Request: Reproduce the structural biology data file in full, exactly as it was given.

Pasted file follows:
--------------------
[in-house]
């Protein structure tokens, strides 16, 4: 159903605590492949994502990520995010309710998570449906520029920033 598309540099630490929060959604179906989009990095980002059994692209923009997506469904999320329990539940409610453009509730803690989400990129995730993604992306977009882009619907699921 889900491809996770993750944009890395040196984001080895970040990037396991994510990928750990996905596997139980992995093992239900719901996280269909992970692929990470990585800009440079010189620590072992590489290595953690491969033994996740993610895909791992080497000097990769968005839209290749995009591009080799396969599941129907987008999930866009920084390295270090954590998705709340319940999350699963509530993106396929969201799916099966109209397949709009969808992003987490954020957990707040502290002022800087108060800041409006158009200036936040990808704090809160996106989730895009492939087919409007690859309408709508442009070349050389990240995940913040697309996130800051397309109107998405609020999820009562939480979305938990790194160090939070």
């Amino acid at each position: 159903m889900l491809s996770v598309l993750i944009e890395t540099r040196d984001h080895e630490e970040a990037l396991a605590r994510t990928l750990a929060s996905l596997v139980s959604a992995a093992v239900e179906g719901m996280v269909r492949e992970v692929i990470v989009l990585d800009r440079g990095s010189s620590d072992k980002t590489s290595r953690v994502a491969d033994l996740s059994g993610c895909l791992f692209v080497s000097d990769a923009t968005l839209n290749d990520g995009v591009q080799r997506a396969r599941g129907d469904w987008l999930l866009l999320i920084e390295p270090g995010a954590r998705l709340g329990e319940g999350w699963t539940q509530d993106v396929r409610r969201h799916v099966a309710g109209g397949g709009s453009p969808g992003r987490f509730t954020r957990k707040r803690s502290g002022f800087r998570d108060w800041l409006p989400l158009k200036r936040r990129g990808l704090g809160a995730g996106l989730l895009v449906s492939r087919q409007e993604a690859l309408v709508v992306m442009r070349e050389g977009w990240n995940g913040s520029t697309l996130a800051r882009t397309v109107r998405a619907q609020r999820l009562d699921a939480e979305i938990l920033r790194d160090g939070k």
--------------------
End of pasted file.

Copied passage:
[in-house]
């Protein structure tokens, strides 16, 4: 159903605590492949994502990520995010309710998570449906520029920033 598309540099630490929060959604179906989009990095980002059994692209923009997506469904999320329990539940409610453009509730803690989400990129995730993604992306977009882009619907699921 889900491809996770993750944009890395040196984001080895970040990037396991994510990928750990996905596997139980992995093992239900719901996280269909992970692929990470990585800009440079010189620590072992590489290595953690491969033994996740993610895909791992080497000097990769968005839209290749995009591009080799396969599941129907987008999930866009920084390295270090954590998705709340319940999350699963509530993106396929969201799916099966109209397949709009969808992003987490954020957990707040502290002022800087108060800041409006158009200036936040990808704090809160996106989730895009492939087919409007690859309408709508442009070349050389990240995940913040697309996130800051397309109107998405609020999820009562939480979305938990790194160090939070």
């Amino acid at each position: 159903m889900l491809s996770v598309l993750i944009e890395t540099r040196d984001h080895e630490e970040a990037l396991a605590r994510t990928l750990a929060s996905l596997v139980s959604a992995a093992v239900e179906g719901m996280v269909r492949e992970v692929i990470v989009l990585d800009r440079g990095s010189s620590d072992k980002t590489s290595r953690v994502a491969d033994l996740s059994g993610c895909l791992f692209v080497s000097d990769a923009t968005l839209n290749d990520g995009v591009q080799r997506a396969r599941g129907d469904w987008l999930l866009l999320i920084e390295p270090g995010a954590r998705l709340g329990e319940g999350w699963t539940q509530d993106v396929r409610r969201h799916v099966a309710g109209g397949g709009s453009p969808g992003r987490f509730t954020r957990k707040r803690s502290g002022f800087r998570d108060w800041l409006p989400l158009k200036r936040r990129g990808l704090g809160a995730g996106l989730l895009v449906s492939r087919q409007e993604a690859l309408v709508v992306m442009r070349e050389g977009w990240n995940g913040s520029t697309l996130a800051r882009t397309v109107r998405a619907q609020r999820l009562d699921a939480e979305i938990l920033r790194d160090g939070k």